Until now, it has been relatively difficult for the experimenter
to properly control stepper motors using a computer. That’s because most stepper
motor kits sold today interface the step and direction inputs to a parallel port
and then require you to write the software to switch these inputs.
If you need to incorporate limit switches and acceleration and
deceleration of the stepper motor, what started out as a simple job turns out to
be complicated and time consuming. What’s more, parallel port designs can
generally control only one or two motors and some designs don’t allow multiple
boards to be cascaded together.
Fig.1: up to four Serial Stepper Motor Controller (SSMC) boards can be cascaded together, so that you can separately control up to 16 stepper motors from the PC. Note that each stepper is driven via a separate driver board (see text).
The Serial Stepper Motor Controller (SSMC) described here
overcomes these problems. It’s a relatively compact microcontroller-based design
that attaches to a PC’s serial port and provides control for up to four stepper
motors (via a suitable driver board). What’s more, it does away with the need
for special software to control the acceleration and deceleration of the motors.
Instead, you just issue the basic commands and the software inside the
microcontroller does all the hard work for you.
It’s really very easy to program. There are just nine commands
(see Table 2) and these are all entered via a standard serial terminal program
(eg, HyperTerminal). We’ll have more on this later.
Want to control more than four steppers? No problem – up to
four Serial Stepper Motor Controller boards can be cascaded (or "ganged")
together and individually addressed. This allows you to control up to 16 stepper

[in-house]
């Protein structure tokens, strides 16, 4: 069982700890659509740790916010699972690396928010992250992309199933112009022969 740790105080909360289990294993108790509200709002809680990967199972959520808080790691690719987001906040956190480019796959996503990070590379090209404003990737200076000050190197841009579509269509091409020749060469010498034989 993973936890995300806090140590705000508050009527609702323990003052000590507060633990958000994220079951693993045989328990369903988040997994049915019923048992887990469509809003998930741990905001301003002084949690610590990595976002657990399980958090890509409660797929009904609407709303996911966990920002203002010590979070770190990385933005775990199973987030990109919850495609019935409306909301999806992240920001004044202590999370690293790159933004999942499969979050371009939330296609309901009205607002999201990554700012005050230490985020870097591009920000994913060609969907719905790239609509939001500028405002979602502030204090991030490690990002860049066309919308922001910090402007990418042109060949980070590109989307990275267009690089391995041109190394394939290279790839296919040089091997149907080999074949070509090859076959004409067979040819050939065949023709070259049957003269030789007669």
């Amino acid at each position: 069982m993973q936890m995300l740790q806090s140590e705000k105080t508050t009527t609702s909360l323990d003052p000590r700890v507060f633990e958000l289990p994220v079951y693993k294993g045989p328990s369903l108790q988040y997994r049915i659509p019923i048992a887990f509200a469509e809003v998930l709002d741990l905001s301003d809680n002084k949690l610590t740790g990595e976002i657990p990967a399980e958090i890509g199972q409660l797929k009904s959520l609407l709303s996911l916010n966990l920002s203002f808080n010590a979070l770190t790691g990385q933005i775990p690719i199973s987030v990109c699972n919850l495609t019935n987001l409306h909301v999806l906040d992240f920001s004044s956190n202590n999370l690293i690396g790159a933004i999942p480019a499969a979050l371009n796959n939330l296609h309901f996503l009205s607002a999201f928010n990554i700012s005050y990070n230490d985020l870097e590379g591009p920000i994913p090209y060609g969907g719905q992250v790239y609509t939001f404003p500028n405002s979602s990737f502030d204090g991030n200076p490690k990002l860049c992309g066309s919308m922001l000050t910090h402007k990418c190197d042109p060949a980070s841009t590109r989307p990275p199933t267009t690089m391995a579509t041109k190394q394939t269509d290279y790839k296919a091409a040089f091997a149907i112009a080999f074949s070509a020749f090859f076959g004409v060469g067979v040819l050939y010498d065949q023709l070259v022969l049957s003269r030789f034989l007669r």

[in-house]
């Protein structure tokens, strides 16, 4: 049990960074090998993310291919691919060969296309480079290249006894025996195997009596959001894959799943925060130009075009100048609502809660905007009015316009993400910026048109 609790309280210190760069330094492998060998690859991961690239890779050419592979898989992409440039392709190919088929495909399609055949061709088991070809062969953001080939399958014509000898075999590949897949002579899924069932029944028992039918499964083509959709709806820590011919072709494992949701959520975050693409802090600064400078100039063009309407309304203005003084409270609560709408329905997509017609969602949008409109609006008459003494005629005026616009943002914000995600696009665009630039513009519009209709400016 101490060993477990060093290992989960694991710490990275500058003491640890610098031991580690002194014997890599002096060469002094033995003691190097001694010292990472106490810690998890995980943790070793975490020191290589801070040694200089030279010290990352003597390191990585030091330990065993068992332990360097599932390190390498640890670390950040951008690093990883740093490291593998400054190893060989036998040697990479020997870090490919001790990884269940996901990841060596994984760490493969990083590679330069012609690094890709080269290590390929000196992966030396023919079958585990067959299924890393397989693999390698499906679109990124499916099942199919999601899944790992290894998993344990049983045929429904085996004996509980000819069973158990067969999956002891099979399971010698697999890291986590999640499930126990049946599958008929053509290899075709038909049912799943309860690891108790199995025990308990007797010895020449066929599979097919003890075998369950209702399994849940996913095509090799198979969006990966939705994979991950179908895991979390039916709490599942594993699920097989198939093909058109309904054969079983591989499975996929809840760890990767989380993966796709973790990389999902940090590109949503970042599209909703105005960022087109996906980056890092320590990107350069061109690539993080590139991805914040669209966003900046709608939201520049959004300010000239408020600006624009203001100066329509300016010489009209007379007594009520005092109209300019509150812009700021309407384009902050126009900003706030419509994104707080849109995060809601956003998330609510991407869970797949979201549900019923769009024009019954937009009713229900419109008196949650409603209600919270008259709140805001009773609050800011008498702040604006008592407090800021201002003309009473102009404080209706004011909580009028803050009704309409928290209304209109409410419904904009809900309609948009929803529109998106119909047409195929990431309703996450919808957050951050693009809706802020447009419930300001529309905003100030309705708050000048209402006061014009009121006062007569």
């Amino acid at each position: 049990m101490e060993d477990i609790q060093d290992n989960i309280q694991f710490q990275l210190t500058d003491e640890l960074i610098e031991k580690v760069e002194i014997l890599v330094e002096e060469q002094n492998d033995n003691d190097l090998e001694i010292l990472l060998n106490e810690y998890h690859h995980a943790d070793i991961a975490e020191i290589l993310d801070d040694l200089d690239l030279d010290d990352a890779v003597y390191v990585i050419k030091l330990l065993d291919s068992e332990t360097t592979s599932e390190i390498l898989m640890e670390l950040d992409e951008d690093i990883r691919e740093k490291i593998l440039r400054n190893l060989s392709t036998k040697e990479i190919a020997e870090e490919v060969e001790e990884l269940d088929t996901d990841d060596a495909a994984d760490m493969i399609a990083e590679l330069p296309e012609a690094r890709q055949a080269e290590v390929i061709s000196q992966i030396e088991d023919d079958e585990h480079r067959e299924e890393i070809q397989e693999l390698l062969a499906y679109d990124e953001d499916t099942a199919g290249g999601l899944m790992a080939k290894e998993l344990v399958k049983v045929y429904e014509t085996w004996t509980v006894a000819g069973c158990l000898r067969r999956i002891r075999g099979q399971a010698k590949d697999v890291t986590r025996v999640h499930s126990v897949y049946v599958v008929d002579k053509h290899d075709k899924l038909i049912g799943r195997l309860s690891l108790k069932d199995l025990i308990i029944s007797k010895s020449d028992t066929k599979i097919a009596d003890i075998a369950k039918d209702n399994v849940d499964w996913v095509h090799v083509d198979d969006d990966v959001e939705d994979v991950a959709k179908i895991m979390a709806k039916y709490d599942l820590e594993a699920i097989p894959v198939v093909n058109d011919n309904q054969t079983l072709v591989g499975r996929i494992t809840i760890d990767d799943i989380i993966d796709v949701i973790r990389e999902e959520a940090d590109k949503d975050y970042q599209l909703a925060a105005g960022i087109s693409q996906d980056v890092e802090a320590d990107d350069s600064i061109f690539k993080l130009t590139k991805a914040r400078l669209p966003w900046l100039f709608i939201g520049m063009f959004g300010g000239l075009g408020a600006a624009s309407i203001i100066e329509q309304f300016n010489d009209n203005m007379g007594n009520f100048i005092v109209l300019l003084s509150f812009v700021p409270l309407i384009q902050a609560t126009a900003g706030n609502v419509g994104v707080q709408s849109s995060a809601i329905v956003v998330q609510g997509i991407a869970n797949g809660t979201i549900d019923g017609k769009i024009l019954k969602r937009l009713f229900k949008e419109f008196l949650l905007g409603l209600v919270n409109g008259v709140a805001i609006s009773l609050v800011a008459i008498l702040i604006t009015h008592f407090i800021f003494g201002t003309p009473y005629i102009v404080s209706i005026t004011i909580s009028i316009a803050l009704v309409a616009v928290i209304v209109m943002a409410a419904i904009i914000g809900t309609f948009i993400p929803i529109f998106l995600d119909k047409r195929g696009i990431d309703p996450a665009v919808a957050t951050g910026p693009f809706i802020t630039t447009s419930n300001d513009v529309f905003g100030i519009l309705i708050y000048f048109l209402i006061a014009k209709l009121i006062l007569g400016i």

motors, all from the one serial port.
You can’t do that with most parallel port designs and, in any
case, the parallel port is rapidly disappearing (many laptops no longer include
a parallel port, for example). And with the availability of cheap USB-to-serial
converters, this controller could easily be adapted for use on any USB port.
Fig.1 shows how the SSMC boards are connected. Note that the
SSMC board does not directly drive the motors, since it has no on-board driver
circuitry. Instead, each stepper motor is driven via a separate driver
There are several stepper motor driver kits available that can
be used with the SSMC board. These include kits K179 (unipolar) and K142B
(bipolar) from Oatley Electronics. The unipolar driver board was originally
published as the Mini-Stepper Motor Driver in the May 2002 issue of
SILICON CHIP. It can control both 5-wire
and 6-wire unipolar stepper motors, while the bipolar board controls 4-wire and
Each of these kits has step and direction signal inputs
which allow the user to control the movement of the motor. The Serial Stepper
Motor Controller simply connects to these step and direction inputs on the